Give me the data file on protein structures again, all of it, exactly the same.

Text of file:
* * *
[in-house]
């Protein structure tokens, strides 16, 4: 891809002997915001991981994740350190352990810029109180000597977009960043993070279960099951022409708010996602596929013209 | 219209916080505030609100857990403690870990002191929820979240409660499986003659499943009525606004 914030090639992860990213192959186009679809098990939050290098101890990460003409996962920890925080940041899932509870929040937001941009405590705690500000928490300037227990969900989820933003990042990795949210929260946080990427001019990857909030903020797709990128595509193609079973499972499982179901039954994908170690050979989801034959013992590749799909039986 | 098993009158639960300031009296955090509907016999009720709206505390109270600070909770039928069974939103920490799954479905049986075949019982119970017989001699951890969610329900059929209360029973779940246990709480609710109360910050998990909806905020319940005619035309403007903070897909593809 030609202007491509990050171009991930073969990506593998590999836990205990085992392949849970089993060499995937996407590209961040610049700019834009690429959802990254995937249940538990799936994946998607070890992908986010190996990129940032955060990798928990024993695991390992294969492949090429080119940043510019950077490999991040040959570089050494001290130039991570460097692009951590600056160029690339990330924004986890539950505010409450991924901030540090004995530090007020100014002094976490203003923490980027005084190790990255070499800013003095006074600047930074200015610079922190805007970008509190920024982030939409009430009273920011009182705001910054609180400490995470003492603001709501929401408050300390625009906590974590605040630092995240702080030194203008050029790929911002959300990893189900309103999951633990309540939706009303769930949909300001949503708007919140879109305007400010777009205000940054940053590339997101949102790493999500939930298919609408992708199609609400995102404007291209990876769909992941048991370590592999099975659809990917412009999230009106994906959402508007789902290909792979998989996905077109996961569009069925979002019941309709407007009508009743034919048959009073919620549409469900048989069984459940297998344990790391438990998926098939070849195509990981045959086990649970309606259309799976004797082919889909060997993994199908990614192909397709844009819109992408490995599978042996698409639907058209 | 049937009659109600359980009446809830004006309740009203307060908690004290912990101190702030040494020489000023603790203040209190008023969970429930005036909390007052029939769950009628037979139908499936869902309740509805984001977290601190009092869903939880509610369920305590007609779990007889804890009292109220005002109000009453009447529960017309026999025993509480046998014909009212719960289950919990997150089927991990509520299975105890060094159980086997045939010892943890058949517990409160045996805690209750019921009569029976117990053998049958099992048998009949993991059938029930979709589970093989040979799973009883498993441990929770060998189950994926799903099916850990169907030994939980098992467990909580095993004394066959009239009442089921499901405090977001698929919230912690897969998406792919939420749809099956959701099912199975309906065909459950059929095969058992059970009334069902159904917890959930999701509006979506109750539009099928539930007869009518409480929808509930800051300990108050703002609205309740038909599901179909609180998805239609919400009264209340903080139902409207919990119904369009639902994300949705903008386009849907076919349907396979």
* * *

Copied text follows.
[in-house]
């Protein structure tokens, strides 16, 4: 891809002997915001991981994740350190352990810029109180000597977009960043993070279960099951022409708010996602596929013209 | 219209916080505030609100857990403690870990002191929820979240409660499986003659499943009525606004 914030090639992860990213192959186009679809098990939050290098101890990460003409996962920890925080940041899932509870929040937001941009405590705690500000928490300037227990969900989820933003990042990795949210929260946080990427001019990857909030903020797709990128595509193609079973499972499982179901039954994908170690050979989801034959013992590749799909039986 | 098993009158639960300031009296955090509907016999009720709206505390109270600070909770039928069974939103920490799954479905049986075949019982119970017989001699951890969610329900059929209360029973779940246990709480609710109360910050998990909806905020319940005619035309403007903070897909593809 030609202007491509990050171009991930073969990506593998590999836990205990085992392949849970089993060499995937996407590209961040610049700019834009690429959802990254995937249940538990799936994946998607070890992908986010190996990129940032955060990798928990024993695991390992294969492949090429080119940043510019950077490999991040040959570089050494001290130039991570460097692009951590600056160029690339990330924004986890539950505010409450991924901030540090004995530090007020100014002094976490203003923490980027005084190790990255070499800013003095006074600047930074200015610079922190805007970008509190920024982030939409009430009273920011009182705001910054609180400490995470003492603001709501929401408050300390625009906590974590605040630092995240702080030194203008050029790929911002959300990893189900309103999951633990309540939706009303769930949909300001949503708007919140879109305007400010777009205000940054940053590339997101949102790493999500939930298919609408992708199609609400995102404007291209990876769909992941048991370590592999099975659809990917412009999230009106994906959402508007789902290909792979998989996905077109996961569009069925979002019941309709407007009508009743034919048959009073919620549409469900048989069984459940297998344990790391438990998926098939070849195509990981045959086990649970309606259309799976004797082919889909060997993994199908990614192909397709844009819109992408490995599978042996698409639907058209 | 049937009659109600359980009446809830004006309740009203307060908690004290912990101190702030040494020489000023603790203040209190008023969970429930005036909390007052029939769950009628037979139908499936869902309740509805984001977290601190009092869903939880509610369920305590007609779990007889804890009292109220005002109000009453009447529960017309026999025993509480046998014909009212719960289950919990997150089927991990509520299975105890060094159980086997045939010892943890058949517990409160045996805690209750019921009569029976117990053998049958099992048998009949993991059938029930979709589970093989040979799973009883498993441990929770060998189950994926799903099916850990169907030994939980098992467990909580095993004394066959009239009442089921499901405090977001698929919230912690897969998406792919939420749809099956959701099912199975309906065909459950059929095969058992059970009334069902159904917890959930999701509006979506109750539009099928539930007869009518409480929808509930800051300990108050703002609205309740038909599901179909609180998805239609919400009264209340903080139902409207919990119904369009639902994300949705903008386009849907076919349907396979």